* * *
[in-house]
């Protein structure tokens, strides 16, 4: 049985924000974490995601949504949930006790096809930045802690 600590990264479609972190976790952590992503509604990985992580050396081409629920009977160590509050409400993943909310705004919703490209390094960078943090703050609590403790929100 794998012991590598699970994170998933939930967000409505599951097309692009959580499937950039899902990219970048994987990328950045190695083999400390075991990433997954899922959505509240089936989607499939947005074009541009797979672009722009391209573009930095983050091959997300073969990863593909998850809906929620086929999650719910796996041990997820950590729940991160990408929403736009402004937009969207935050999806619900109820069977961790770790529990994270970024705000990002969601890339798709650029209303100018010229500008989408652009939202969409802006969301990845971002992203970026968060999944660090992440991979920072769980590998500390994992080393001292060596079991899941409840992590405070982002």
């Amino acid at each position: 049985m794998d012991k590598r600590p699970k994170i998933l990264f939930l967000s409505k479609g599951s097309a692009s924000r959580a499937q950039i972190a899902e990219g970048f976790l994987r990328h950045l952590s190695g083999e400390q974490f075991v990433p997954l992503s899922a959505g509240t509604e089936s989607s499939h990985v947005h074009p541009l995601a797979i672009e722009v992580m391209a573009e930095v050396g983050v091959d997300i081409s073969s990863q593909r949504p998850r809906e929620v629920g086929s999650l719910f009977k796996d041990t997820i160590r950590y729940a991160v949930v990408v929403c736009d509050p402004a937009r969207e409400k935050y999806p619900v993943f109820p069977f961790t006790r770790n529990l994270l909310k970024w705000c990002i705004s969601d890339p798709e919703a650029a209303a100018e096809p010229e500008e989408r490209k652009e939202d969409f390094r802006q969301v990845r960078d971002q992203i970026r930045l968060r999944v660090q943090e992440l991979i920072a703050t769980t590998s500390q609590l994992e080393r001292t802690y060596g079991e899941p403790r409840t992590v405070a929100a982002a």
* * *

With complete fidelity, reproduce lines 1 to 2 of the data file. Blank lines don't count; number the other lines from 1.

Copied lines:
[in-house]
């Protein structure tokens, strides 16, 4: 049985924000974490995601949504949930006790096809930045802690 600590990264479609972190976790952590992503509604990985992580050396081409629920009977160590509050409400993943909310705004919703490209390094960078943090703050609590403790929100 794998012991590598699970994170998933939930967000409505599951097309692009959580499937950039899902990219970048994987990328950045190695083999400390075991990433997954899922959505509240089936989607499939947005074009541009797979672009722009391209573009930095983050091959997300073969990863593909998850809906929620086929999650719910796996041990997820950590729940991160990408929403736009402004937009969207935050999806619900109820069977961790770790529990994270970024705000990002969601890339798709650029209303100018010229500008989408652009939202969409802006969301990845971002992203970026968060999944660090992440991979920072769980590998500390994992080393001292060596079991899941409840992590405070982002």